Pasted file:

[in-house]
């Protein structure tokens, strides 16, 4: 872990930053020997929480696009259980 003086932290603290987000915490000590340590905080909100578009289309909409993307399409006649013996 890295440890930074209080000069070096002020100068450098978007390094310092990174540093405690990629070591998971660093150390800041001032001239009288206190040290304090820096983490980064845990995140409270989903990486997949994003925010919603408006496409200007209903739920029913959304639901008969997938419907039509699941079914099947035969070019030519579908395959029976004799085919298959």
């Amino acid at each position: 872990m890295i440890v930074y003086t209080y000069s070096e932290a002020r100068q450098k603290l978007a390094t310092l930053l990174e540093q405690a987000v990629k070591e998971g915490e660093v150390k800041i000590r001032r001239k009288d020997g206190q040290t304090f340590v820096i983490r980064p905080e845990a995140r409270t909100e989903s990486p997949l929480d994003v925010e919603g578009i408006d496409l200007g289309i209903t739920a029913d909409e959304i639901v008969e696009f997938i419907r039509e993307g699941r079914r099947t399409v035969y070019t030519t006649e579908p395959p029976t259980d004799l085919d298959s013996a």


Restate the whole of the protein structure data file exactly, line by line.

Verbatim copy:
[in-house]
């Protein structure tokens, strides 16, 4: 872990930053020997929480696009259980 003086932290603290987000915490000590340590905080909100578009289309909409993307399409006649013996 890295440890930074209080000069070096002020100068450098978007390094310092990174540093405690990629070591998971660093150390800041001032001239009288206190040290304090820096983490980064845990995140409270989903990486997949994003925010919603408006496409200007209903739920029913959304639901008969997938419907039509699941079914099947035969070019030519579908395959029976004799085919298959």
């Amino acid at each position: 872990m890295i440890v930074y003086t209080y000069s070096e932290a002020r100068q450098k603290l978007a390094t310092l930053l990174e540093q405690a987000v990629k070591e998971g915490e660093v150390k800041i000590r001032r001239k009288d020997g206190q040290t304090f340590v820096i983490r980064p905080e845990a995140r409270t909100e989903s990486p997949l929480d994003v925010e919603g578009i408006d496409l200007g289309i209903t739920a029913d909409e959304i639901v008969e696009f997938i419907r039509e993307g699941r079914r099947t399409v035969y070019t030519t006649e579908p395959p029976t259980d004799l085919d298959s013996a």